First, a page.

Humility in Christ's Birth
"...This is the one I esteem: he who is humble and contrite in spirit, and trembles at my Word." (Isaiah 66:2) Jesus is our example of humility. "Your attitude should be the same as that of Christ Jesus: Who, being in very nature God, did not consider equality with God something to be grasped, but made Himself nothing, taking the very nature of a servant, being made in human likeness. And being found in appearance as a man, He humbled himself and became obedient to death--even death on a cross!" (Philippians 2:5-8)
The entire Christmas story is laid on a foundation of humility. The destination for those involved in the birth and visitation of Jesus was a lowly stable in Bethlehem. Humble people came to humble surroundings. God hand-picked Joseph and Mary to be His Son's earthly parents. They humbled themselves before God and willingly walked on a very difficult path in order to carry and deliver Jesus into the world. Joseph had to lay aside his plans to divorce Mary and take her home to be his wife when the angel of God explained that Mary was pregnant with the Son of God, conceived by the Holy Spirit. (Matthew 1:20) Mary had to live with the shame of pregnancy out of wedlock. She also had to have faith to believe that what the angel of the Lord told her was true. (Luke 1:34-35)
Jesus humbly submitted his life to his Father's plans. He left his throne in heaven to take the form of a servant. He emptied Himself so that He was in a place of entire dependence upon God. This is pure humility! Jesus was delivered and laid in a manger--a feeding trough for animals. He was totally dependent upon the care and nurture of His earthly parents.
Shepherds were considered the low-life of society in Jesus' day. Yet, God opened the heavens and sent a heavenly host to announce the birth of His Son to these lowly people. The shepherds were privileged to go to Bethlehem to see the baby. "So they hurried off and found Mary and Joseph, and the baby, who was lying in the manger." (Luke 2:16) The prophets had already declared that the Son of God would be like a shepherd. The magi quoted the prophet Micah to King Herod: "But you, Bethlehem, in the land of Judah, are by no means least among the rulers of Judah; for out of you will come a ruler who will be the shepherd of my people Israel." (Matthew 2:6)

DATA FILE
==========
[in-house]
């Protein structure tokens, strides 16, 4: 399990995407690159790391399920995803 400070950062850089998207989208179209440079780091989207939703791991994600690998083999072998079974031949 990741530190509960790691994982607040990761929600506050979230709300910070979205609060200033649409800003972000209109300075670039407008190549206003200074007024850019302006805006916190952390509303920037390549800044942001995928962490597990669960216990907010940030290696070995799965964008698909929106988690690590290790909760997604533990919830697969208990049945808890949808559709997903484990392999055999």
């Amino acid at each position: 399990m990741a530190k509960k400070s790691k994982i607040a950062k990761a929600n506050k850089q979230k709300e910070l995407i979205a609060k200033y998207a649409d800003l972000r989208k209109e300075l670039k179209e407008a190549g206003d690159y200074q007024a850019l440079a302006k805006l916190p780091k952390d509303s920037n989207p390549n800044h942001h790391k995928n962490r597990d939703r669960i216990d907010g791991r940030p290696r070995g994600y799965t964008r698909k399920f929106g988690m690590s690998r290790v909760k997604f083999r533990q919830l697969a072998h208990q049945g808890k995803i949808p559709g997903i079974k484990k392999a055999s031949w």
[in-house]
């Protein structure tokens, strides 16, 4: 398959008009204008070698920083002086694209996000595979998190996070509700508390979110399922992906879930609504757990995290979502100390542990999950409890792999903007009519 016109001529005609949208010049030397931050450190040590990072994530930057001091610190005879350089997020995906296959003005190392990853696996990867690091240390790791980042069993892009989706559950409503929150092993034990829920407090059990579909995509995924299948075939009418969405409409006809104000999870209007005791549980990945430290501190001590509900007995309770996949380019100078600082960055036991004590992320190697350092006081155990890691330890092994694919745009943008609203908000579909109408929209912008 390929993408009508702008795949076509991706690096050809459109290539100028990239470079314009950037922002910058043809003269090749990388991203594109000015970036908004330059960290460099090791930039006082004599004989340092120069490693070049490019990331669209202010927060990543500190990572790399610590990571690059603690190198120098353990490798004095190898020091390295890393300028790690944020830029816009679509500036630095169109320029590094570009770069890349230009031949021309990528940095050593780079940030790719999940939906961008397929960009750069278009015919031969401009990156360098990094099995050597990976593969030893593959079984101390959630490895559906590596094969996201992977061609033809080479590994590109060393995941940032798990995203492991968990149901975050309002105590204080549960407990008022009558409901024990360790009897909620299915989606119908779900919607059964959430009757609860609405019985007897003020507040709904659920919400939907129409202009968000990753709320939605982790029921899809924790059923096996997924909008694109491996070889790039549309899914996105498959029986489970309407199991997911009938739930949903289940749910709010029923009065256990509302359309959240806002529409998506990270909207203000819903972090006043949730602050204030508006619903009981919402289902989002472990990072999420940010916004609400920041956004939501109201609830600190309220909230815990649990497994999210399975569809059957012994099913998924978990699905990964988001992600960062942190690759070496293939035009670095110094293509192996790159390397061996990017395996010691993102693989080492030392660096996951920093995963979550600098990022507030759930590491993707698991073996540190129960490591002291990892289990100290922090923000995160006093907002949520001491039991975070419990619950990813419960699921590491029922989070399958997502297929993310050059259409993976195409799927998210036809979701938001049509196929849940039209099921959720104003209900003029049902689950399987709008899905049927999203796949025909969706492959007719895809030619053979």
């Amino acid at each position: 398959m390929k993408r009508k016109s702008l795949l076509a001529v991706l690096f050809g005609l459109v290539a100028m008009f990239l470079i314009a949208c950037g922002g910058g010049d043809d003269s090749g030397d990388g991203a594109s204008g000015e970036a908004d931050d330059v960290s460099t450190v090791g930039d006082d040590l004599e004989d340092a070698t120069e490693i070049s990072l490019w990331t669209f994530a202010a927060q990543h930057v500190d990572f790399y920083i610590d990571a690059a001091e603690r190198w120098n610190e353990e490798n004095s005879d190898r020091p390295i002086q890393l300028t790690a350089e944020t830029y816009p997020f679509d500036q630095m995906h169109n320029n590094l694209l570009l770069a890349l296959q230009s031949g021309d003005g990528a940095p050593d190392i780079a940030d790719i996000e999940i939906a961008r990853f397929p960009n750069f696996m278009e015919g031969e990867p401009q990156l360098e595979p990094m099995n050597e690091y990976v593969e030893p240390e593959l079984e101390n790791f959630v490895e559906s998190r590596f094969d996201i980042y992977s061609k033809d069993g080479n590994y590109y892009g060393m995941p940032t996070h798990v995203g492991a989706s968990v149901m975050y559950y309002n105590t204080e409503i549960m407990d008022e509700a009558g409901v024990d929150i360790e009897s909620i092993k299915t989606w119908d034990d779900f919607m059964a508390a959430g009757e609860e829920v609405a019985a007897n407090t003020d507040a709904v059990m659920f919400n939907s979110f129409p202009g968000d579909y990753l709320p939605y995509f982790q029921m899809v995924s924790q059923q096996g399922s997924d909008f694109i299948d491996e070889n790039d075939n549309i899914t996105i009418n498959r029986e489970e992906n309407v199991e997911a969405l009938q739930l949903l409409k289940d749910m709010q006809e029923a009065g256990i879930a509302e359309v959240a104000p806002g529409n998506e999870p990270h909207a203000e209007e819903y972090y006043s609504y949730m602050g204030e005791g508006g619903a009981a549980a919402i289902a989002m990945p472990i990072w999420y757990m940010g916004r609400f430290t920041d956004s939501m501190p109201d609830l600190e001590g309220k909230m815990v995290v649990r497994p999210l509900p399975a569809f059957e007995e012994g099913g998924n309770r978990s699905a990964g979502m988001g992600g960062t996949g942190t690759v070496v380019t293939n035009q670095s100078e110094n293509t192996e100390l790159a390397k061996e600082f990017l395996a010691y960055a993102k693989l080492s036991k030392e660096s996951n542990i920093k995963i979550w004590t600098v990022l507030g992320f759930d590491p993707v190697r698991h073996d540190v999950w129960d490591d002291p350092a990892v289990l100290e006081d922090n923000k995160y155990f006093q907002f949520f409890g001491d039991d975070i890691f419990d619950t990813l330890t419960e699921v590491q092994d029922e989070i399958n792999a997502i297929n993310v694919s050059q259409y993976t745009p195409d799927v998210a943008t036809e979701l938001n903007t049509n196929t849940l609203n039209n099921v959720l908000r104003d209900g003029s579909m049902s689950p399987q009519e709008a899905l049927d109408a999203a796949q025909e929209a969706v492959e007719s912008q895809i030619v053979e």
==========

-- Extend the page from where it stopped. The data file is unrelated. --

The magi, wise kings from a foreign land, knew the prophesies about a star appearing to announce the birth of the King of the Jews. They set aside everything else to follow the star to Bethlehem. Imagine their thoughts when they found this king in a stable! Yet, they came to worship, and worship they did! They presented the humble king with their best gifts of gold, incense and myrrh, and "They bowed down and worshiped Him." (Matthew 2:11)
The Lord wants us to enter into the Christmas story. Like the shepherds and magi we are called to set aside our agendas to worship Him. We are asked to empty ourselves so that we can worship and see the glory of God. Andrew Murray defines humility in his book entitled Humility. "...Humility is nothing but the disappearance of self in the vision that God is all...Humility is the very essence of holiness. It is the displacement of self by the enthronement of God. Where God is all, self is nothing." (Page 63 and 69)
When Jesus emptied Himself to come to earth He knew that the wooden manger would eventually become a wooden cross. Murray says, "The cross, death and the grave, into which Jesus humbled Himself, were His path to the glory of God. And they are our path too. Let humility be our one desire and our fervent prayer. Let us gladly accept whatever humbles us before God or men--this alone is the path to the glory of God." (Page 79)
This Christmas, as you consider the gift of Christ Jesus in your life, remember the path that Jesus took to reveal the glory of God. I pray that all of us will join Him on the path of humility.
Joan E. Mathias